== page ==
So: the social explosives are there. And it’s not getting any better. It is not acceptable that millions of households in Germany have to invest too much of their income in rent. However, it is also not acceptable that a purchase is no longer an option for precisely these households. Nor is it acceptable for savings to be penalized and poor management to be rewarded.

So what to do?

The simple answer is: build. Demand-driven. Economical. With incentives. For All.

We need to provide relief for small incomes. It is always argued here that the tax burden on low earners is low. Theoretically also true. Only it is pretended that the costs of the social systems, which have been capped by law at 40% for employers and employees together, are not taxes. How antisocial is that? We force small and medium earners, of all people, into a system that increases their labor costs by 40% and then claim that it would be social if the progression in the tax rate starts a few thousand euros higher up? At the same time, the actual tax burden is higher by exactly these 40% points! And the higher earners such as self-employed entrepreneurs or executives and just as all civil servants are exempt or can be exempted.

Absurd! This burden must be shared more broadly. In my opinion, we need a citizens’ insurance. And I am sure that every high earner would have to join in here just out of a sense of justice and logic. And we don’t need 40 different health insurance companies, which are virtually nationalized anyway. One is enough. Which manages better. No money wasted on marketing. And has a unified management.

And with the air gained for small and medium incomes, wealth accumulation must be made possible for precisely this stratum of society, which has made Germany strong and will hopefully make it strong again. It is precisely private provision, which in the end also prevents pensions that are too small in the interest of all, that must be promoted. And why shouldn’t real estate investment trusts or cooperatives be just as eligible as life insurance? If we can spread the product “letting” over more shoulders again, then building will become worthwhile again. And if subsidies flow into society on a broad front and a broad front participates in asset accumulation, then this asset accumulation will also become socially acceptable again.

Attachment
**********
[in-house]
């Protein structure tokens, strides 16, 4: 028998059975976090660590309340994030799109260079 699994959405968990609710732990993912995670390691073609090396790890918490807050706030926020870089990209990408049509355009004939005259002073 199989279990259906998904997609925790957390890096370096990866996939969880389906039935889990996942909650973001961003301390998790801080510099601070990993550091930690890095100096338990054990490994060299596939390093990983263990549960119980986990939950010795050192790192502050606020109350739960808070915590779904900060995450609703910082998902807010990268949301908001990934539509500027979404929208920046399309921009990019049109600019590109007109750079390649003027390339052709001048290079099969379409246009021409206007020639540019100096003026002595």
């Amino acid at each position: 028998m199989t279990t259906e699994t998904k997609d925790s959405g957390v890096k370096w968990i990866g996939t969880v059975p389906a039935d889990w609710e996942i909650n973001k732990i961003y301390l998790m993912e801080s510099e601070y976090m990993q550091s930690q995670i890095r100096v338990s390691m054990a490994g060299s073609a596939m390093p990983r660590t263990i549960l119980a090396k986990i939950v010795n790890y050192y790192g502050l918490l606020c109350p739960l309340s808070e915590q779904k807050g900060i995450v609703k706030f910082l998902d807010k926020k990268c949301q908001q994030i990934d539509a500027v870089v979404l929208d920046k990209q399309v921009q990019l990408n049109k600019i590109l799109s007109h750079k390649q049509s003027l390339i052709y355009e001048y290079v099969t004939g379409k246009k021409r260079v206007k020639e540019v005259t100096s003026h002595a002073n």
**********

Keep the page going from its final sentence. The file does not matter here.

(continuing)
I have started a small collection of links on the topic that I found while doing some research: (last update: 10/12/2021)

Wikipedia (Source: wikipedia.org, as of 10/12/2021):

“Rent control” (also rent freeze, rent freeze or rent brake) is a mostly governmental fixing of rents through legally standardized maximum prices or a prohibition or restriction of rent increases under residential leases.

In 2016, 14 of the 36 OECD countries had some form of rent control in place,[1]

including four states in the United States.[2]

Rent control is one of several proposed measures for creating affordable housing, along with social housing, or housing subsidy payments.

There is a scientific consensus among economists that rent control reduces the quality and quantity of rental housing units.[3][4][5][6][7][8][9]

The Mietpreisbremse does harm (Source: H.A.Z., as of Aug. 20, 2019) [leider teilweise hinter Bezahlschranke]

here are two older articles:

Misconstruction Mietpreisbremse – Concept only works for luxury apartments (Source: rbb online, as of: 21.11.2013 )

The price spiral on the housing market remains unchecked (Source: WirtschaftsWoche online, as of: 22.09.2015)